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Copy of Ballad of Birmingham

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by Karen Conner on 10 April 2013

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Transcript of Copy of Ballad of Birmingham

Ballad of Birmingham
By : Dudley Randall She has combed and brushed her night-dark hair,
And bathed rose petal sweet,
And drawn white gloves on her small brown hands,
And white shoes on her feet.


The mother smiled to know her child
Was in the sacred place,
But that smile was the last smile
To come upon her face.


For when she heard the explosion,
Her eyes grew wet and wild.
She raced through the streets of Birmingham
Calling for her child.


She clawed through bits of glass and brick,
Then lifted out a shoe.
“O, here’s the shoe my baby wore,
But, baby, where are you?” “Mother dear, may I go downtown
Instead of out to play,
And march the streets of Birmingham
In a Freedom March today?”


“No, baby, no, you may not go,
For the dogs are fierce and wild,
And clubs and hoses, guns and jails
Aren’t good for a little child.”


“But, mother, I won’t be alone.
Other children will go with me,
And march the streets of Birmingham
To make our country free.”


“No, baby, no, you may not go,
For I fear those guns will fire.
But you may go to church instead
And sing in the children’s choir.” Sound Devices Rhyme Repetition Alliteration Cacophony “Mother dear, may I go downtown
Instead of out to play,
And march the streets of Birmingham
In a Freedom March today?”


“No, baby, no, you may not go,
For the dogs are fierce and wild,
And clubs and hoses, guns and jails
Aren’t good for a little child.”


“But, mother, I won’t be alone.
Other children will go with me,
And march the streets of Birmingham
To make our country free.”


“No, baby, no, you may not go,
For I fear those guns will fire.
But you may go to church instead
And sing in the children’s choir.” A
B
C
B


D
E
F
E


G
H
I
H


J
K
L
K She has combed and brushed her night-dark hair,
And bathed rose petal sweet,
And drawn white gloves on her small brown hands,
And white shoes on her feet.


The mother smiled to know her child
Was in the sacred place,
But that smile was the last smile
To come upon her face.


For when she heard the explosion,
Her eyes grew wet and wild.
She raced through the streets of Birmingham
Calling for her child.


She clawed through bits of glass and brick,
Then lifted out a shoe.
“O, here’s the shoe my baby wore,
But, baby, where are you?” M
N
O
N


P
Q
R
Q


S
T
U
T


V
W
V
X “No, baby, no, you may not go,
For the dogs are fierce and wild,
And clubs and hoses, guns and jails
Aren’t good for a little child.”


“But, mother, I won’t be alone.
Other children will go with me,
And march the streets of Birmingham
To make our country free.”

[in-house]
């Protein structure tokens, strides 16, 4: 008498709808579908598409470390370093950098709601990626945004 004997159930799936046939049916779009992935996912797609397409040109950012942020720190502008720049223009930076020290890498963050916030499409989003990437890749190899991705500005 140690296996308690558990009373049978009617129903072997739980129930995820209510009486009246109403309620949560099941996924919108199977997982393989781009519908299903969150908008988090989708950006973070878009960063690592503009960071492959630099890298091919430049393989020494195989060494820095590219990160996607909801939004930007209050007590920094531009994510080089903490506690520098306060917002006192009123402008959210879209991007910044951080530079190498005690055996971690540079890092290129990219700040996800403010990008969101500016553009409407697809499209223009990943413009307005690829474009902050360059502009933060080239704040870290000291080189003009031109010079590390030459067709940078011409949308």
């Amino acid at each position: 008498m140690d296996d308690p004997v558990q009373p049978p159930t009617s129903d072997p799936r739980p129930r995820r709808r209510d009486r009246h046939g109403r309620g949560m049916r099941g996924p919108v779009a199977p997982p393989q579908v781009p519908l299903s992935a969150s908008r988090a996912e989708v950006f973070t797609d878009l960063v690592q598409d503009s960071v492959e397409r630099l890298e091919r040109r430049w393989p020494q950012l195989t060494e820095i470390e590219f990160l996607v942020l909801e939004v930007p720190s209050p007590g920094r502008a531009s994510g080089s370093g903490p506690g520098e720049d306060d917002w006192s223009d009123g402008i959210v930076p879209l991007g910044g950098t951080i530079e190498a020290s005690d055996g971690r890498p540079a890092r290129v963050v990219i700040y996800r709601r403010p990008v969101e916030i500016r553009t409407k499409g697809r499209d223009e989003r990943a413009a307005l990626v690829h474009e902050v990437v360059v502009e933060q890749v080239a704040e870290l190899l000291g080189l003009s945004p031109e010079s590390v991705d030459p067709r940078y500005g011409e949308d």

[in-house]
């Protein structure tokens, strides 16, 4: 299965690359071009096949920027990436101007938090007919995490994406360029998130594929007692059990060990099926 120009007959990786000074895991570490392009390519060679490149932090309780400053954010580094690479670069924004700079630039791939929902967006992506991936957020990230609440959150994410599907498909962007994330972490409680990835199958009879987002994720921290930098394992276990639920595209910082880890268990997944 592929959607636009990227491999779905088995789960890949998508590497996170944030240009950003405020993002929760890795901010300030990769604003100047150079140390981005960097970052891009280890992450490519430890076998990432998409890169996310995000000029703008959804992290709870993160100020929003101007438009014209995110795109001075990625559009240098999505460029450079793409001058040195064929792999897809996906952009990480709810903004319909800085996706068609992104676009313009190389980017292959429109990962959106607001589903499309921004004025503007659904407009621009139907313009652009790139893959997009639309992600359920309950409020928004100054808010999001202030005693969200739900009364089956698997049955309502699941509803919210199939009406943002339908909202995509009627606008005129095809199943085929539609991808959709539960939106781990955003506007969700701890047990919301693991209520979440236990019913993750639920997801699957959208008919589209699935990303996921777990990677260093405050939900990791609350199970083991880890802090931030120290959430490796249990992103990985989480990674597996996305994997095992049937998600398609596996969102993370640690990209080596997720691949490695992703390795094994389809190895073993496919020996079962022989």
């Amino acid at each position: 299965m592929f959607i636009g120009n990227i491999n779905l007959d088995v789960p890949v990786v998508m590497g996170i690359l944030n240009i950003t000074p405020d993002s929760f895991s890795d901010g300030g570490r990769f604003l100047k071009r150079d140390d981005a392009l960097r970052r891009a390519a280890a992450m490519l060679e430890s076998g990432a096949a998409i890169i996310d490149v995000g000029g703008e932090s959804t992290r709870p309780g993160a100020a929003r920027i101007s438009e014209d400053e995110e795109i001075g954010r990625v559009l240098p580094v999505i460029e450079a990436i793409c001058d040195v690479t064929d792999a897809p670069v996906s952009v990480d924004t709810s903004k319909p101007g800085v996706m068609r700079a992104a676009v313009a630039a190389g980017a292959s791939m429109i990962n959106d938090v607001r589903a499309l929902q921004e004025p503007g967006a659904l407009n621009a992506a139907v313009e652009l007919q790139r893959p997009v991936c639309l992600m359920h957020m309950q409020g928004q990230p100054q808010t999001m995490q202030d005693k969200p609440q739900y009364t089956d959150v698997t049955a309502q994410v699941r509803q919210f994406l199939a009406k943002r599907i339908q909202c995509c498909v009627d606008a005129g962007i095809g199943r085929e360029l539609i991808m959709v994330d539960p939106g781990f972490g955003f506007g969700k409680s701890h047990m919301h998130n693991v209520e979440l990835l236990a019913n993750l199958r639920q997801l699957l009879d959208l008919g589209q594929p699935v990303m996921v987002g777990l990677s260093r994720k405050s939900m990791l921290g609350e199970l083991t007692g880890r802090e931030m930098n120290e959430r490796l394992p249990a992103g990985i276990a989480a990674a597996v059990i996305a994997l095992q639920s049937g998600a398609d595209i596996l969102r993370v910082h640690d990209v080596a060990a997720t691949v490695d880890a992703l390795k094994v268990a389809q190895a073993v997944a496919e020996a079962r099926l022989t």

“No, baby, no, you may not go,
For I fear those guns will fire.
But you may go to church instead
And sing in the children’s choir.” This repeating line in stanzas 2 & 4 demonstrate the mother's concern and protective nature. For when she heard the explosion,
Her eyes grew wet and wild.
She raced through the streets of Birmingham
Calling for her child.

Stanza 7 She clawed through bits of glass and brick,
Then lifted out a shoe.
"O, here's the shoe my baby wore,
But, baby, where are you?" Figurative Language Symbolism Metaphor Metonymy Irony Rhetorical Question "No, baby, no you may not go,
For I fear those guns will fire.
But you may go to church instead
And sing in the children's choir."

Stanza 4 The church symbolizes a place of peace and safety. She has combed and brushed her night-dark hair,
And bathed rose petal sweet,
And drawn white gloves on her small brown hands,
And white shoes on her feet.

Stanza 5 She clawed through bits of glass and brick,
Then lifted out a shoe.
"O, here's the shoe my baby wore,
But, baby, where are you?"

Stanza 8 She clawed through bits of glass and brick,
Then lifted out a shoe.
"O, here's the shoe my baby wore,
But, baby, where are you?"

Stanza 8 Situational Irony The church was thought to be a safe place where there is peace. The mother, fearing violence at the freedom march, sent her daughter there instead of the march. The church was bombed and her child is probably dead. Background Information On September 15, 1963, The 16th Street Baptist Church in Birmingham, Alabama was bombed as an act of racially motivated terrorism. Members of the Ku Klux Klan planted a box of dynamite under the steps of the church. Four girls were killed in the bombing. Big Idea This poem gives us an insight to what the civil rights movement was like in the sixties. There were clubs, hoses, dogs, and guns that the police would use, even against children. What is ironic is that the church was thought to be a safe place where there is peace. The mother, fearing violence at the freedom march, sent her daughter there instead of the march. The church was bombed and her child is probably dead. Another ironic event in the poem is the fact that the child was well groomed and dressed in white from head to toe, portraying an angel, but she was sent a hell-like warzone.
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